Lake Country first responders have expanded awareness about new rules related to disease exposure.
Emergency workers are now able to request access to information about potential disease exposure under provincial legislation.
“First responders put their lives on the line every day to keep the people of B.C. safe, so it’s important we support them in every way we can,” said Norm Letnick, Kelowna-Lake Country MLA, who made a presentation to the Lake Country Fire Department Thursday.
He added that the legislation allows emergency services workers some peace of mind as far as the opportunity to know whether they were exposed to disease or not.
The passing of the Emergency Intervention Disclosure Act has been applauded by the Fire Chiefs’ Association of B.C.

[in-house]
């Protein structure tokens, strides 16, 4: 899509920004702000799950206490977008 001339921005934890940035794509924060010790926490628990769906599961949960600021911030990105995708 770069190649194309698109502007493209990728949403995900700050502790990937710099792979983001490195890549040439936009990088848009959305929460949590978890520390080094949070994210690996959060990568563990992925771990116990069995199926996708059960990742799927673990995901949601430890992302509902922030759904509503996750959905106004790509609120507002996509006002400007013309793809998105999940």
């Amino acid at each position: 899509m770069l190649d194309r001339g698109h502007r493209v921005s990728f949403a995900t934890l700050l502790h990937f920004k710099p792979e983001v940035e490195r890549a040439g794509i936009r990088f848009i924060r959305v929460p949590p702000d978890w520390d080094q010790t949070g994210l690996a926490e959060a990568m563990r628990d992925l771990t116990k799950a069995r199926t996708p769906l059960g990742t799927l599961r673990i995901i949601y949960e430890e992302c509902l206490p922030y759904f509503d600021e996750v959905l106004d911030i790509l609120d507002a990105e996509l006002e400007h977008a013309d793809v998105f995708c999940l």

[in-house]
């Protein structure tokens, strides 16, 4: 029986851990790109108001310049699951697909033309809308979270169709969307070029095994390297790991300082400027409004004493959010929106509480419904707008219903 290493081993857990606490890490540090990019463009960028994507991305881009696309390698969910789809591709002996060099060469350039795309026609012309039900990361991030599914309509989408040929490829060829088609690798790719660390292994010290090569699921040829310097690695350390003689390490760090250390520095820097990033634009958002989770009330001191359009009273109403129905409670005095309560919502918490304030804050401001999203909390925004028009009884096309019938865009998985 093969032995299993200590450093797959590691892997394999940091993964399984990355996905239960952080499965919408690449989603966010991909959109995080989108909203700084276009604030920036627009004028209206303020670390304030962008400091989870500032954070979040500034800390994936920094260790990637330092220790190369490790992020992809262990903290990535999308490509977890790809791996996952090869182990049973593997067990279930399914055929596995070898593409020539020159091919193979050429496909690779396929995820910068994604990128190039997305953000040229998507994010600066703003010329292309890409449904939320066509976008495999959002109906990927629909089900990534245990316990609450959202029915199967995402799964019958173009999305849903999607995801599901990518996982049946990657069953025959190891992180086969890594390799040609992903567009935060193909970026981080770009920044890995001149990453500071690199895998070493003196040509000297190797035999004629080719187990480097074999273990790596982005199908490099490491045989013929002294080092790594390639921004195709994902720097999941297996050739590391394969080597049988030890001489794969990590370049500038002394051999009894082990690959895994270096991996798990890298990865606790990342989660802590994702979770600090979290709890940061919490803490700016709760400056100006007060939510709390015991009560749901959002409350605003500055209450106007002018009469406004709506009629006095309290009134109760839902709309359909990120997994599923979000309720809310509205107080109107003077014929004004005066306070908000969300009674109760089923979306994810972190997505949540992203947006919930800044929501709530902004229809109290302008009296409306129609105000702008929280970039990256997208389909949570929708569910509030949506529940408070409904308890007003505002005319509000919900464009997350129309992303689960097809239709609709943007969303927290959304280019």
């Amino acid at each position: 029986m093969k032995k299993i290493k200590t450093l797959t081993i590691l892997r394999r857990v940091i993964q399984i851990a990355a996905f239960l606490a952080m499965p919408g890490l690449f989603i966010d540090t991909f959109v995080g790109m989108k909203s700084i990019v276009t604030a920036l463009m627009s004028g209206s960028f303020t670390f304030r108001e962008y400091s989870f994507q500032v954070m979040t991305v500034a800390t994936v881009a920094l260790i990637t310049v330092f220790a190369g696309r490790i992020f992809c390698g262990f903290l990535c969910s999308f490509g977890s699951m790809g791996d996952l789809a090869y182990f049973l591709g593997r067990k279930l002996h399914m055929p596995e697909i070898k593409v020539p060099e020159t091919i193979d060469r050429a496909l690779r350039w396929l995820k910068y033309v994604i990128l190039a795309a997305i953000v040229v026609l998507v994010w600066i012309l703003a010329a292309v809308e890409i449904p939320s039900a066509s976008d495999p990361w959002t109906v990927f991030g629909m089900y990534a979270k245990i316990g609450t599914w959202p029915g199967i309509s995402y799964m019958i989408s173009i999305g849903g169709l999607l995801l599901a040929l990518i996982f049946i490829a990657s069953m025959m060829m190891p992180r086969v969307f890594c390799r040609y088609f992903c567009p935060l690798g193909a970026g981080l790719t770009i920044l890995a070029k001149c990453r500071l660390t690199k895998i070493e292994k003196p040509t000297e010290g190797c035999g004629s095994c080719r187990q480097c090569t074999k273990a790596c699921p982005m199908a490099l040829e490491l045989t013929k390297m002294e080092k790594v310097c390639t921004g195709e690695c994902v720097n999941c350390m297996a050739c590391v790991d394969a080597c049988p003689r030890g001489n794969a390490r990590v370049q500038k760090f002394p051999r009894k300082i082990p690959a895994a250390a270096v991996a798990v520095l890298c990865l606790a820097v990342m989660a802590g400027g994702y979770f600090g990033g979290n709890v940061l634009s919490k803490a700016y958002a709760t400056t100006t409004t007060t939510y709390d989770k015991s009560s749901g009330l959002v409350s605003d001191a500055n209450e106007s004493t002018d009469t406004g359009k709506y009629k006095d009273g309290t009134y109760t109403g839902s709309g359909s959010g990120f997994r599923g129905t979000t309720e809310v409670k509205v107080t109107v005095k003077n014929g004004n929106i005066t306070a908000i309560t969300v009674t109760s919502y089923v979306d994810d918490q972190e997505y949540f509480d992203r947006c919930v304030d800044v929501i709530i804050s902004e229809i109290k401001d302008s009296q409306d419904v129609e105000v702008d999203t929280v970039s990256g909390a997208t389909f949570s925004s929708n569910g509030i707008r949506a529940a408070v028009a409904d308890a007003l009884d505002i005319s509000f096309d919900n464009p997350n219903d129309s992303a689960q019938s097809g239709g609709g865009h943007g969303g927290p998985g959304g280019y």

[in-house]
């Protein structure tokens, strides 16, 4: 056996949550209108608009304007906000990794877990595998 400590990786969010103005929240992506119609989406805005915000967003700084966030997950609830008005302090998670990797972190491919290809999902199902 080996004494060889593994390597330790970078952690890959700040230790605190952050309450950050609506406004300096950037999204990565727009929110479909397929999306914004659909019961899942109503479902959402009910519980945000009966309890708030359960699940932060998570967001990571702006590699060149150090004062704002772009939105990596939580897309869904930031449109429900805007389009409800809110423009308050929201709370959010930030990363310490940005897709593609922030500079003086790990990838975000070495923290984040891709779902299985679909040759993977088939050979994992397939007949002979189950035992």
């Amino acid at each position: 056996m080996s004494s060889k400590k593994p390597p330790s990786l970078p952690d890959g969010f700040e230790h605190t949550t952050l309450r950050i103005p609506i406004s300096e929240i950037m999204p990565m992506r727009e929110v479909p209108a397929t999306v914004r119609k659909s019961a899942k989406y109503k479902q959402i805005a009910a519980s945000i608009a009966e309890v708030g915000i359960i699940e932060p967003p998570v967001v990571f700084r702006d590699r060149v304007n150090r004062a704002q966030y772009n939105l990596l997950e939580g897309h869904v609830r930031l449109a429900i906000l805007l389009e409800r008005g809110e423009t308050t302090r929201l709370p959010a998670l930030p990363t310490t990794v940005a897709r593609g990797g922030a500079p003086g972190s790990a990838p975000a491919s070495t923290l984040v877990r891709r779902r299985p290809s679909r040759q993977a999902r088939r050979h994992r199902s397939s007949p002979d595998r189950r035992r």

“Firefighters, police, and ambulance paramedics are at significant risk to contracting a communicable disease due to exposures through their work,” said FCABC president Len Garis.
The act will allow emergency workers to request a court order to require individuals to give a bodily fluid sample, if one is not given voluntarily.
It also establishes a presumption of disease exposure for first responders seeking workers’ compensation benefits.
Between 1987 and 2011, WorkSafeBC accepted 227 claims for Hepatitis B, Hepatitis C and HIV exposures – 47 of the claims were from first responders.
Similar legislation exists in Alberta, Saskatchewan, Manitoba, Ontario, Quebec and Nova Scotia.